Geology encompasses, by definition, the entire world as well as whole epochs of time. Yet the world of geology can also be exceedingly small. Here in the Library, members of the Society often bump into faces familiar from early jobs and student days completely by chance. Researches get put to one side and lunches are planned. Further back in history, there were fewer members and those interested in the subject were significantly less numerous, yet still these coincidental connections between people, places and events occur and often in the most intriguing ways. I would like to take you on a little voyage through some of these connections from the past – and it begins with a Christmas card.
It’s now 173 years since the first Christmas cards were sent. The very first one was designed by John Callcott Horsley, treasurer of the Royal Academy just across the courtyard from us here in Burlington House. Introduced as a way of promoting the new-fangled Uniform Penny Post, citizens could now buy pre-paid envelopes and stamps to wish a Merry Christmas to their friends and relatives throughout the land, and as with all new innovations, the first Christmas card caused some controversy.
John Callcott Horsley was not known for his permissive ways (he had been dubbed John ‘Clothes Horse-ly’ owing to his opposition to the use of live models and to portraits of nude models), nevertheless he contrived to produce a picture of a family gathered around a Christmas lunch including a young girl downing a very large glass of red wine. It would have horrified the increasingly noisy Temperance Movement. It sold over 2000 copies at a shilling each.
Celebrating with John Callcott Horsley at his well-stocked Christmas table that year would have been his brother-in-law, who also had a reason to celebrate. The very same year a project he’d worked on in his youth, and that had nearly claimed his life, had finally been completed. It was being described as the Eighth Wonder of the World and all fashionable Londoners were flocking to it to explore its arches and experience this incredible new manner of travelling through London. John Callcott Horsley’s brother-in-law was Isambard Kingdom Brunel and his first project, the Thames Tunnel, was finally open after 18 years of work by his father and at the cost of the lives of several of the tunnellers.
For the best part of the year in 1843, the tunnel had been opened to pedestrian traffic. Pay a penny and you could start your journey south of the river in Rotherhithe and emerge a short time later in Wapping on the northern bank of the Thames. It was the very first tunnel beneath a river in the world and a miracle of modern engineering. Stalls and shops selling memorabilia had been opened amongst its arches and fairs had been held. Queen Victoria and Prince Albert had visited in July. Unfortunately his father, the newly knighted Sir Marc Brunel had suffered a paralysing stoke the year prior to the tunnel’s completion.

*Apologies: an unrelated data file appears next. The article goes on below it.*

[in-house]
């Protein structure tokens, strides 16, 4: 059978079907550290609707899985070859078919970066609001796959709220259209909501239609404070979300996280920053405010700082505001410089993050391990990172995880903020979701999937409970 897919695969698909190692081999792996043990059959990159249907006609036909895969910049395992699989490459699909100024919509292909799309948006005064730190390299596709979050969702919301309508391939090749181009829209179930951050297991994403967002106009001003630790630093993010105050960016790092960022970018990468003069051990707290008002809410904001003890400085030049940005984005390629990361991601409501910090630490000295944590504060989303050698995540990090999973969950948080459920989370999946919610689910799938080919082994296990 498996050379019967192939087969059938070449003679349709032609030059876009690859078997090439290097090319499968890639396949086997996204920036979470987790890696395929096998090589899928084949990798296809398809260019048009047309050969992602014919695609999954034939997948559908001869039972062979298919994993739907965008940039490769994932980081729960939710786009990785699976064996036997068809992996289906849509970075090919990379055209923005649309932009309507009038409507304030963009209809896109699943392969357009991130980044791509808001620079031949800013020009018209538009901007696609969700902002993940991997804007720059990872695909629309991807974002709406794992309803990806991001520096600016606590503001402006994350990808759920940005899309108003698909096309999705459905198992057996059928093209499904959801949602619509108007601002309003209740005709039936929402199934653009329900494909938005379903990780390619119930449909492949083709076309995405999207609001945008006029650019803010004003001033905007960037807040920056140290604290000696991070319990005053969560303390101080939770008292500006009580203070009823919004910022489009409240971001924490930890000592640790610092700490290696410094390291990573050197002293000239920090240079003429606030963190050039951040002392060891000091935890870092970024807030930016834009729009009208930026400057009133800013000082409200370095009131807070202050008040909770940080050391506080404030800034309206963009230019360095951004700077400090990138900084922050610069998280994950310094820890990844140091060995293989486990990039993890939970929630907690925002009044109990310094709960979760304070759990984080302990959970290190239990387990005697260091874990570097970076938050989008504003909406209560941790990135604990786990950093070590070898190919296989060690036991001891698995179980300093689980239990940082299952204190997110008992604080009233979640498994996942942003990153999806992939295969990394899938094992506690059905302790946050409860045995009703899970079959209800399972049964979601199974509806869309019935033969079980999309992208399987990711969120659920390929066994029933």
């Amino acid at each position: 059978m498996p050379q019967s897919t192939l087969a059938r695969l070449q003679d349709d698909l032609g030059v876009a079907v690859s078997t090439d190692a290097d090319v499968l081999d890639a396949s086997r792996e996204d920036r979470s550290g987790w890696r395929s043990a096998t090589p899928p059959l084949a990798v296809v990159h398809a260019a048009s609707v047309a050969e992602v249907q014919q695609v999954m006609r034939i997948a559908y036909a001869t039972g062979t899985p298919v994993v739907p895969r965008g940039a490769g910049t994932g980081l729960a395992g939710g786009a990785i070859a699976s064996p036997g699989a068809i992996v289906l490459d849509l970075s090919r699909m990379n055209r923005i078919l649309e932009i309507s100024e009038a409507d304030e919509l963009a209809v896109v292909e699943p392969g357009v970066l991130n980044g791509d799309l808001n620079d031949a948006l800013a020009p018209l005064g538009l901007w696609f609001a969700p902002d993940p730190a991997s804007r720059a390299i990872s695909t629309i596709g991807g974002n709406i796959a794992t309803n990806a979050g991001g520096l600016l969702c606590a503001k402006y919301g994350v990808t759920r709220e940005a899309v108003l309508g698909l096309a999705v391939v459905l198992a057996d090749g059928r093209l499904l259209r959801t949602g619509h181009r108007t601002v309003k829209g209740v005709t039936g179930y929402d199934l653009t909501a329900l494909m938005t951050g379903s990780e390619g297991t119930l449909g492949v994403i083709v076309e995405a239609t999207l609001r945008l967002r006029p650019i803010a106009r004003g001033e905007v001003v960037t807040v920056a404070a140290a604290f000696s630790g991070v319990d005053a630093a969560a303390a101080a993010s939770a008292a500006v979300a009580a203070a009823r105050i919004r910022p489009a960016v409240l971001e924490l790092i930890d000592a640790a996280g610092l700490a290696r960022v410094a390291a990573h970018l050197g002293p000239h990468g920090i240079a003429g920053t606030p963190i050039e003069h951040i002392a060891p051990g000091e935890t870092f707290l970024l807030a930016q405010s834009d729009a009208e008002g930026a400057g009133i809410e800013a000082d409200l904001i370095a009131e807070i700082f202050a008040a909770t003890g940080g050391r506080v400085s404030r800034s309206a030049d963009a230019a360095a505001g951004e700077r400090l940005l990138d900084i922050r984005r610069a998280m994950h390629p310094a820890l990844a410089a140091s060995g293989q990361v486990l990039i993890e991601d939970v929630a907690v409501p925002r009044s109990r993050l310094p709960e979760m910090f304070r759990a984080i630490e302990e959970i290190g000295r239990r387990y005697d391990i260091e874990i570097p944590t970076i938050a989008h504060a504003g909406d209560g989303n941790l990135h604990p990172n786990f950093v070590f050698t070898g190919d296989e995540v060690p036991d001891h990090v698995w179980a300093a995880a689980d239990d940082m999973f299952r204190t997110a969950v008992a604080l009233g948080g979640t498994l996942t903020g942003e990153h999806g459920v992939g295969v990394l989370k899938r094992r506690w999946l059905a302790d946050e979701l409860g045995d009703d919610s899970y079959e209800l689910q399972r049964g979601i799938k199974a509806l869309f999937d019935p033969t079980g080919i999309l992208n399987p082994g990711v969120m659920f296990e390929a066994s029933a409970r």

Isambard had supervised the excavation of the tunnel on his first engineering project as a 19-year-old. The first years of works were beset by problems and catastrophes. The tunnel flooded on several occasions, claiming lives and necessitating the use of a diving bell to fix the leaks. One of the floods nearly claimed the life of Isambard himself. Owing to these problems, poor financing and clashes between Marc Brunel and the chairman of the Thames Tunnel Company, William Smith (not that one), the tunnel had been bricked up for seven years. By the time tunnelling recommenced, Isambard had moved on to building bridges leaving his father to complete the project alone. However, at the moment the tunnel had broken through to the Wapping side of the river Isambard was there. The very first person in the world to travel beneath the Thames from one side to the other was Henry Brunel, Isambard’s son, handed over by his father to workmen on the other side.
The Thames Tunnel had been made possible by the invention of the Tunnelling Shield by Marc Brunel. Dreamed up when he saw what woodworm could do to a ship’s timbers, improved versions of the Tunnelling Shield are still used today in many engineering projects. However Marc Brunel’s name is one of two on the patent for the Tunnelling Shield. We’ll be finding out more about the other patent holder in my next blog…